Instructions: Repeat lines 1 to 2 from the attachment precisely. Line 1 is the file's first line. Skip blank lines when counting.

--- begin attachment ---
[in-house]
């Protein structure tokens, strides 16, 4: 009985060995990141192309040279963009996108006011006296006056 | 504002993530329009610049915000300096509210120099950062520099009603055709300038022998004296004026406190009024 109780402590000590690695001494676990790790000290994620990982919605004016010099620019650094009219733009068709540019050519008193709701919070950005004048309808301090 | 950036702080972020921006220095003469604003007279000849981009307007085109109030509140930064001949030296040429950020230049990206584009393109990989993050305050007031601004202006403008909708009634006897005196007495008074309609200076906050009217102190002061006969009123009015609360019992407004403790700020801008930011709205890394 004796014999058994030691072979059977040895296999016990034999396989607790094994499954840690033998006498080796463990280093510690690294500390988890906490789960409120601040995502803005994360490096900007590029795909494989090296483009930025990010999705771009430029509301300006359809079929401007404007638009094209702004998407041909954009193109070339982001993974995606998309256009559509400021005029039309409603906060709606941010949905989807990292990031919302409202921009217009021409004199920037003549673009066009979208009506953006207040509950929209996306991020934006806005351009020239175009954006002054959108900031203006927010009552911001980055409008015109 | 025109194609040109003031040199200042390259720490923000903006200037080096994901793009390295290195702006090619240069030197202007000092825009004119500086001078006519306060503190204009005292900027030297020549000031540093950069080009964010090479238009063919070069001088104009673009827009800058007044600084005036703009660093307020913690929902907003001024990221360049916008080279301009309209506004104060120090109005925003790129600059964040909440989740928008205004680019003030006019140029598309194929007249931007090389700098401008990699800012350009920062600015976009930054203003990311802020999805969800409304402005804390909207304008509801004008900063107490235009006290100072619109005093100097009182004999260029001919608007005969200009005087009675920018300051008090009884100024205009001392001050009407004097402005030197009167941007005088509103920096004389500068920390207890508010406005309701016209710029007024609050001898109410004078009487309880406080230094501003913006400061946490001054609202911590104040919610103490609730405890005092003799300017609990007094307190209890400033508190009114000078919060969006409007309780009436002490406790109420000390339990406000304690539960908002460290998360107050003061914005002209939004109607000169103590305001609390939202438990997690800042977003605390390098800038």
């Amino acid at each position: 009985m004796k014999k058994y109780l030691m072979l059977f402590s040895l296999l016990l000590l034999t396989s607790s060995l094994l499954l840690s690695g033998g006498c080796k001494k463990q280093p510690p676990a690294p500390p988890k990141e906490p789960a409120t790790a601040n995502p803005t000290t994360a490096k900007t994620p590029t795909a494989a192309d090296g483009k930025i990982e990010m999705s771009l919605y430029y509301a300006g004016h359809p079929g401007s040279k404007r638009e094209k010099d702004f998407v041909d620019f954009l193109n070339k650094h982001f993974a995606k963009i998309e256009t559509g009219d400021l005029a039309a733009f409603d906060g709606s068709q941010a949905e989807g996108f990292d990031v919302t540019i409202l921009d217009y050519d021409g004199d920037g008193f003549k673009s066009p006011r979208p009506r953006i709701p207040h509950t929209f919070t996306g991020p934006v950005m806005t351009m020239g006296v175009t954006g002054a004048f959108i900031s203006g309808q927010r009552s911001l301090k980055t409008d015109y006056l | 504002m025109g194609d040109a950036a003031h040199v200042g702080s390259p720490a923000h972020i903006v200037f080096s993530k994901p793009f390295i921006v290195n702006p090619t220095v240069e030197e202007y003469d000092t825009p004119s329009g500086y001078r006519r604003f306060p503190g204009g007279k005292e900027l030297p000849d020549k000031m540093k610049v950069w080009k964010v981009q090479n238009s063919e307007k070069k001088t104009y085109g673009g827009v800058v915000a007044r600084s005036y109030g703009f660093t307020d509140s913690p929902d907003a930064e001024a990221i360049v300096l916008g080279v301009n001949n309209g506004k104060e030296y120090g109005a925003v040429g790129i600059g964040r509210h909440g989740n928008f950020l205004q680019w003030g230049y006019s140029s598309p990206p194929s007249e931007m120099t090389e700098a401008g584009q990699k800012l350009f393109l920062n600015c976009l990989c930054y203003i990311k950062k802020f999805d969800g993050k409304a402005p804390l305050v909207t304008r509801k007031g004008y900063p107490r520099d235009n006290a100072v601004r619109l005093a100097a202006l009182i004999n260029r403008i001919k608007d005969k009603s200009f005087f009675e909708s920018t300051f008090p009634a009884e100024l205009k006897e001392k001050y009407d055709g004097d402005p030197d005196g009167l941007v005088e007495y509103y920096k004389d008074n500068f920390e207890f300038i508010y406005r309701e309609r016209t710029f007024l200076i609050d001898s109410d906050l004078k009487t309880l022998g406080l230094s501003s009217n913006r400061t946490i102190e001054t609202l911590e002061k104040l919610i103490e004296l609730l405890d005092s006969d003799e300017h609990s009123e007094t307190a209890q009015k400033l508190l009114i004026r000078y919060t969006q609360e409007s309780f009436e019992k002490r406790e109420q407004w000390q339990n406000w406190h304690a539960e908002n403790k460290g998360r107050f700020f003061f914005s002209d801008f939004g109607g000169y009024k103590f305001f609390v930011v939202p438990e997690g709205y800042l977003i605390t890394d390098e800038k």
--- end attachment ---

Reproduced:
[in-house]
């Protein structure tokens, strides 16, 4: 009985060995990141192309040279963009996108006011006296006056 | 504002993530329009610049915000300096509210120099950062520099009603055709300038022998004296004026406190009024 109780402590000590690695001494676990790790000290994620990982919605004016010099620019650094009219733009068709540019050519008193709701919070950005004048309808301090 | 950036702080972020921006220095003469604003007279000849981009307007085109109030509140930064001949030296040429950020230049990206584009393109990989993050305050007031601004202006403008909708009634006897005196007495008074309609200076906050009217102190002061006969009123009015609360019992407004403790700020801008930011709205890394 004796014999058994030691072979059977040895296999016990034999396989607790094994499954840690033998006498080796463990280093510690690294500390988890906490789960409120601040995502803005994360490096900007590029795909494989090296483009930025990010999705771009430029509301300006359809079929401007404007638009094209702004998407041909954009193109070339982001993974995606998309256009559509400021005029039309409603906060709606941010949905989807990292990031919302409202921009217009021409004199920037003549673009066009979208009506953006207040509950929209996306991020934006806005351009020239175009954006002054959108900031203006927010009552911001980055409008015109 | 025109194609040109003031040199200042390259720490923000903006200037080096994901793009390295290195702006090619240069030197202007000092825009004119500086001078006519306060503190204009005292900027030297020549000031540093950069080009964010090479238009063919070069001088104009673009827009800058007044600084005036703009660093307020913690929902907003001024990221360049916008080279301009309209506004104060120090109005925003790129600059964040909440989740928008205004680019003030006019140029598309194929007249931007090389700098401008990699800012350009920062600015976009930054203003990311802020999805969800409304402005804390909207304008509801004008900063107490235009006290100072619109005093100097009182004999260029001919608007005969200009005087009675920018300051008090009884100024205009001392001050009407004097402005030197009167941007005088509103920096004389500068920390207890508010406005309701016209710029007024609050001898109410004078009487309880406080230094501003913006400061946490001054609202911590104040919610103490609730405890005092003799300017609990007094307190209890400033508190009114000078919060969006409007309780009436002490406790109420000390339990406000304690539960908002460290998360107050003061914005002209939004109607000169103590305001609390939202438990997690800042977003605390390098800038």